Travel During COVID-19: Is It Safer to Fly or Drive?
People are starting to venture out beyond their local communities again. If you’re thinking about traveling a significant distance, you might wonder whether flying or driving is safer during the COVID-19 pandemic.
First, you should know that any sort of travel increases your risk of exposure to the novel coronavirus. It’s best to avoid traveling, so that you don’t acquire or spread COVID-19.
If you must travel for essential purposes, you might be weighing your transportation options. While flying has its dangers, driving is not without risks. Read on to get answers about both types of travel during the pandemic.
Why Is Traveling Discouraged?
The novel coronavirus spreads from person to person. Any time you travel outside of your home, you’re around new people and their germs.
Your risk of acquiring an illness increases the more places you go. You also expose more people to your germs, which could make them sick. People can pass the novel coronavirus on to others even before they have symptoms. And many people show no symptoms at all, yet are still contagious.
Travel requires coming into contact with more people than usual – for instance, when you eat out, stay in hotels and use the bathroom at rest stops.
Can Flying Increase Your Risk of Getting COVID-19?
Any type of travel will put you at greater risk of being exposed to the coronavirus. But flying can be especially risky because it puts you in close contact with others and the surfaces they’ve touched.
Facial coverings limit the spread of germs into the environment, but as of late June, airports don’t have regulations in place to require people to wear masks. It’s a precaution, however, that the industry is pushing the federal government to mandate.
Once on board, your biggest concern may be the air circulating in the cabin. Modern jets use high-efficiency particulate air (HEPA) filters, which trap 99% of viruses and bacteria. These filters are similar to those that hospitals use to keep air in operating rooms free from germs.
Airlines are stepping up their sanitation routines too. High-touch points such as arm rests, tray tables and screens are getting extra attention when it comes to disinfection. Check with your airline to see exactly what measures they’re employing.
Cabin mates are another COVID-19 danger. Some airlines are making efforts to limit seating in order to leave space between passengers. But you may still be within six feet of other passengers – the distance experts recommend maintaining between yourself and others. Though most airlines recommend, or even require, passengers to wear face coverings, enforcement has been spotty. Sitting in close quarters with an infected passenger (someone who could be asymptomatic) for hours puts you at high risk of exposure.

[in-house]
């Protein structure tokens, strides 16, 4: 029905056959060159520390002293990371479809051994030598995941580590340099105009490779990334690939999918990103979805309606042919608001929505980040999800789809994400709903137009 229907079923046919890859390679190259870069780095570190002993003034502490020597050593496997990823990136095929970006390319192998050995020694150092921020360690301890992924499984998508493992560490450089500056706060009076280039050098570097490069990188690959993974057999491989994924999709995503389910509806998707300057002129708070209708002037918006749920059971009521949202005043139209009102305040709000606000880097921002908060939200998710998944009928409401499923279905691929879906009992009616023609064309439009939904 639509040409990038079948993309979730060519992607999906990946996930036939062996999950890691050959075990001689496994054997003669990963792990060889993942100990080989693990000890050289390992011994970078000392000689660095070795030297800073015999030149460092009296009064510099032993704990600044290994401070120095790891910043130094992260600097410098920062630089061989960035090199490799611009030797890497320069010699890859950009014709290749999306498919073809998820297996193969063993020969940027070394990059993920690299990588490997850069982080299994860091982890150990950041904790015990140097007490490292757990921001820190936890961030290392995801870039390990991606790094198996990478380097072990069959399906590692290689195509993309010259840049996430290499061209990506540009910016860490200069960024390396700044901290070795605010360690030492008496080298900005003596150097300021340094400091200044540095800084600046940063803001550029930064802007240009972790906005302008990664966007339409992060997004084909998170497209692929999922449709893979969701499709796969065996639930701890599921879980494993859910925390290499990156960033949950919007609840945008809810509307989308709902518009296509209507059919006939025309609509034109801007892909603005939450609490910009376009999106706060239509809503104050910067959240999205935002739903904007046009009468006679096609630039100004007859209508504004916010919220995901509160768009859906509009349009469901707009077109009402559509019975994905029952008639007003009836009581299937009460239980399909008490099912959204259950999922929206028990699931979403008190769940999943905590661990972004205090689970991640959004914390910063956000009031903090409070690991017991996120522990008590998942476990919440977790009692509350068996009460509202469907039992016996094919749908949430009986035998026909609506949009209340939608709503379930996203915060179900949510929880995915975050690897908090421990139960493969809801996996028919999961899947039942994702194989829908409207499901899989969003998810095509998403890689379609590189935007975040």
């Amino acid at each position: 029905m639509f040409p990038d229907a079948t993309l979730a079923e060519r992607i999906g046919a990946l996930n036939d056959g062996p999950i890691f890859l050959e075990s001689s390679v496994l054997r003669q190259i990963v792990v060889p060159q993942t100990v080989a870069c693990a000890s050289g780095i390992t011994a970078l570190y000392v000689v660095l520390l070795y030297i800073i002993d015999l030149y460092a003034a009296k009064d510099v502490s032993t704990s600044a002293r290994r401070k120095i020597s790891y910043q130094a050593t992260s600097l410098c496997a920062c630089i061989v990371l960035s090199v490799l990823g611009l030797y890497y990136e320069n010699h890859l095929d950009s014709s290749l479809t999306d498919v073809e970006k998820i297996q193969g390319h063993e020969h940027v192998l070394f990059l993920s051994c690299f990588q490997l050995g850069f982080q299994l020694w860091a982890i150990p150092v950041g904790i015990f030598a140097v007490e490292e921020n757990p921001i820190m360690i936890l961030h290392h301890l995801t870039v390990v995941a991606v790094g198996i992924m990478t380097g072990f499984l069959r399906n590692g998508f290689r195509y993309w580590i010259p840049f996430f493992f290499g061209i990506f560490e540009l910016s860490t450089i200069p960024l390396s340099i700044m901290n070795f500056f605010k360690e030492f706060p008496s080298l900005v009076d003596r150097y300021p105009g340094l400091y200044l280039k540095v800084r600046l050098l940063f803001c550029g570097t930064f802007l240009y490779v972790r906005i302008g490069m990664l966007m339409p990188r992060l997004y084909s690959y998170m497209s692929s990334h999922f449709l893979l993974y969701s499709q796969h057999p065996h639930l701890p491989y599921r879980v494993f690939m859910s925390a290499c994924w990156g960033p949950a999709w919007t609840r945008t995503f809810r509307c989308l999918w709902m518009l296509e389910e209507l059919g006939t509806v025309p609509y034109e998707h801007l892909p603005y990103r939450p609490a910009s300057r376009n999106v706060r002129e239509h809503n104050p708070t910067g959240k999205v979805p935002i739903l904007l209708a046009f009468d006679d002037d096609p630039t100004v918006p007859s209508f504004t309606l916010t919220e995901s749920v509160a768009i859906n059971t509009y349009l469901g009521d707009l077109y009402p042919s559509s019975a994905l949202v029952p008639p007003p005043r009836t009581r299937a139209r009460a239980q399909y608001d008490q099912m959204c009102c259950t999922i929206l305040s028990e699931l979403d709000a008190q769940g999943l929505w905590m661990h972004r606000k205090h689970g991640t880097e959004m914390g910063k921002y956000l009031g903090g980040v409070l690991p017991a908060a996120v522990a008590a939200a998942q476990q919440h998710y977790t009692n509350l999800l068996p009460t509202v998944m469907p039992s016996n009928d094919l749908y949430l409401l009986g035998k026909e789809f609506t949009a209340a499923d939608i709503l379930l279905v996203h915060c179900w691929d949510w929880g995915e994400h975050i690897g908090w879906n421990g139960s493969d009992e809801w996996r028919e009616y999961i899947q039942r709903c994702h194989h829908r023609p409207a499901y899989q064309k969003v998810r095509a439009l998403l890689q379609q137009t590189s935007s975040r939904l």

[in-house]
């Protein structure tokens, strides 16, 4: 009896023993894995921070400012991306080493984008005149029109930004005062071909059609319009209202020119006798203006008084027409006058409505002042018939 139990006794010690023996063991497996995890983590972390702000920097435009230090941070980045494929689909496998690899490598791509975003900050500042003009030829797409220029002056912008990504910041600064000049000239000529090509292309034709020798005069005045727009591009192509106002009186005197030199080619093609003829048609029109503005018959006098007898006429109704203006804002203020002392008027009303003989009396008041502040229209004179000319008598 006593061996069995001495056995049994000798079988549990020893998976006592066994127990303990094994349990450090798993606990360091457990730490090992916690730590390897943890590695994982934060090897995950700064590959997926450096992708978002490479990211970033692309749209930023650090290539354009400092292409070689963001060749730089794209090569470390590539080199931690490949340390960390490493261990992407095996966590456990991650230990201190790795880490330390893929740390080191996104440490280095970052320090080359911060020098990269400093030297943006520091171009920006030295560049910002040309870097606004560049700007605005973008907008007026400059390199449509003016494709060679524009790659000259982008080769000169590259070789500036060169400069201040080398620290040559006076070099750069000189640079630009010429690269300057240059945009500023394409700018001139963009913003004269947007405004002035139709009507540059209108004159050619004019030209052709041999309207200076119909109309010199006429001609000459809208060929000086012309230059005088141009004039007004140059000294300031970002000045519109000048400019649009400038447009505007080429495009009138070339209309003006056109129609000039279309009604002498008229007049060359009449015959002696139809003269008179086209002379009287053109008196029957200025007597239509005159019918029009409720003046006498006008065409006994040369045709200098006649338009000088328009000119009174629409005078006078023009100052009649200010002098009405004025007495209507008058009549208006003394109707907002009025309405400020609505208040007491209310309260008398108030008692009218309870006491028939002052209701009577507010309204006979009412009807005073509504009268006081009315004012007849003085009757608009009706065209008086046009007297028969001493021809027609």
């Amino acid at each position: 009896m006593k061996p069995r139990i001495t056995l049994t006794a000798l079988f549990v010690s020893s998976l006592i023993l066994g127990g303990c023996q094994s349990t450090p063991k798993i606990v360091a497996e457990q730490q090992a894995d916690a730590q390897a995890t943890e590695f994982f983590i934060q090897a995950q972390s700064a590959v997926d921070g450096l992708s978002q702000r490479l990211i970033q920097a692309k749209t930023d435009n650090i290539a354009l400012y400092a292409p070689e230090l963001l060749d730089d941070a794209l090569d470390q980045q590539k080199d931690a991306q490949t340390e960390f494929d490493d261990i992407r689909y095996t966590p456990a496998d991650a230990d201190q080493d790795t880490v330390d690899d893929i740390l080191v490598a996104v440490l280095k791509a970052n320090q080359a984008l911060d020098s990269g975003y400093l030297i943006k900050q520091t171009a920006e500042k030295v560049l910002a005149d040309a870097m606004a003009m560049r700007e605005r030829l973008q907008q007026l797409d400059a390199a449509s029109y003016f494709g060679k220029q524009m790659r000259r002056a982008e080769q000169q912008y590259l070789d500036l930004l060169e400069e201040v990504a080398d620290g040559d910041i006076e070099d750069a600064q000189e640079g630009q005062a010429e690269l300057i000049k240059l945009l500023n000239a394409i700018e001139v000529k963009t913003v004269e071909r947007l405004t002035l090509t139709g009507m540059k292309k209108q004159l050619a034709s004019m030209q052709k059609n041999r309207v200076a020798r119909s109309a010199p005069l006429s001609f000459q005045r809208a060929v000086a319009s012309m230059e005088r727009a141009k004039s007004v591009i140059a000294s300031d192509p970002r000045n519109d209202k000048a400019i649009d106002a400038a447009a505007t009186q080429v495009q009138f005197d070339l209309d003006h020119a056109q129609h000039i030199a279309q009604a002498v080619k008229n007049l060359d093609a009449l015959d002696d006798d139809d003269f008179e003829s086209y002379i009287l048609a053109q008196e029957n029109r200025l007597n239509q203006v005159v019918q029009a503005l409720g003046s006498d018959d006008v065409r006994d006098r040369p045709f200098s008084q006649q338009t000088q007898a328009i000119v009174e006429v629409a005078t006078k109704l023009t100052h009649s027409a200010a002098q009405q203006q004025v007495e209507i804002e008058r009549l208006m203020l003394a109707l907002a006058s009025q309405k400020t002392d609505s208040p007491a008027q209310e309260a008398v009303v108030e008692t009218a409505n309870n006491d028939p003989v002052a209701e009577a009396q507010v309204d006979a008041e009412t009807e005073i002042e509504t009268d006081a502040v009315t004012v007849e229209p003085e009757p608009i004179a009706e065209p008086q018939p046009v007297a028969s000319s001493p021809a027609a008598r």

Your risk doesn’t end once you land. You still have to get from the airport to your final destination. Whatever transportation you choose – public transportation, taxi or rental car – all come with additional germ exposure.
How Does Driving Increase Your Coronavirus Exposure?
Choosing to drive to your destination during the pandemic has many benefits, especially if it’s by yourself or with people you live with. You’re not coming into contact with strangers as you would through air travel, and once you reach your end point, you can use your own car to get around.
But if you’re driving a long distance, your potential virus exposures will add up. You’ll have touch points and interactions with people at gas stations, rest stops, eateries and lodging.
So Which Is Safer: Flying or Driving?
The bottom line is that any form of travel comes with risks of COVID-19 exposure. What transportation to choose depends on how far you’re traveling and how much control you’re willing to give up.
The distance factor
Driving lessens close interactions with others if it’s somewhere you can reach within one day. If a trip requires multiple days of driving, consider whether flying could reduce exposure points.
The control factor
You won’t be able to control how close you are to others and how many people you’re around while flying. In a car, you can avoid crowds.
How Can You Stay Safe While Traveling?
It’s crucial to stay home if you or someone in your household has had COVID-19 in the last two weeks. If you do go out, take these steps to cut down on coronavirus exposure no matter where you go:
- Stay six feet away from others
- Wear a mask that covers your nose and mouth
- Wash hands frequently
- Avoid touching your face
- Use hands-free check-in apps
- Bring your own food and drink
- Take hand sanitizer and antibacterial wipes with you
Get more tips and stay in the know with the latest coronavirus information from UCLA Health.